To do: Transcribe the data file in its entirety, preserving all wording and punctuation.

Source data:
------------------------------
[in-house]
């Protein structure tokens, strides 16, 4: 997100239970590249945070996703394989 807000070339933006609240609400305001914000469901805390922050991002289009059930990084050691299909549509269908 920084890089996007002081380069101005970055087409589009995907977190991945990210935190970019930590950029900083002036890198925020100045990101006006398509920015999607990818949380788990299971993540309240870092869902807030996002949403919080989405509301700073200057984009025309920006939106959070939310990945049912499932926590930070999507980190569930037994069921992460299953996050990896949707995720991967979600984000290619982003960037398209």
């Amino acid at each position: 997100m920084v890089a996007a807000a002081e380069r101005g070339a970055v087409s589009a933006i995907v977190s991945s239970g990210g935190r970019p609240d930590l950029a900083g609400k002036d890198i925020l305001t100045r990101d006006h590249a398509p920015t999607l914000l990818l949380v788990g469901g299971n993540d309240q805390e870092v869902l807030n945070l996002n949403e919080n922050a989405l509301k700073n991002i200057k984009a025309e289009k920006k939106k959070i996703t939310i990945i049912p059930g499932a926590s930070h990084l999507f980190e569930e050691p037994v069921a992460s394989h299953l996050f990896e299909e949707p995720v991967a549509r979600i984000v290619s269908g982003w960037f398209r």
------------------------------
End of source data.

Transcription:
[in-house]
């Protein structure tokens, strides 16, 4: 997100239970590249945070996703394989 807000070339933006609240609400305001914000469901805390922050991002289009059930990084050691299909549509269908 920084890089996007002081380069101005970055087409589009995907977190991945990210935190970019930590950029900083002036890198925020100045990101006006398509920015999607990818949380788990299971993540309240870092869902807030996002949403919080989405509301700073200057984009025309920006939106959070939310990945049912499932926590930070999507980190569930037994069921992460299953996050990896949707995720991967979600984000290619982003960037398209």
């Amino acid at each position: 997100m920084v890089a996007a807000a002081e380069r101005g070339a970055v087409s589009a933006i995907v977190s991945s239970g990210g935190r970019p609240d930590l950029a900083g609400k002036d890198i925020l305001t100045r990101d006006h590249a398509p920015t999607l914000l990818l949380v788990g469901g299971n993540d309240q805390e870092v869902l807030n945070l996002n949403e919080n922050a989405l509301k700073n991002i200057k984009a025309e289009k920006k939106k959070i996703t939310i990945i049912p059930g499932a926590s930070h990084l999507f980190e569930e050691p037994v069921a992460s394989h299953l996050f990896e299909e949707p995720v991967a549509r979600i984000v290619s269908g982003w960037f398209r």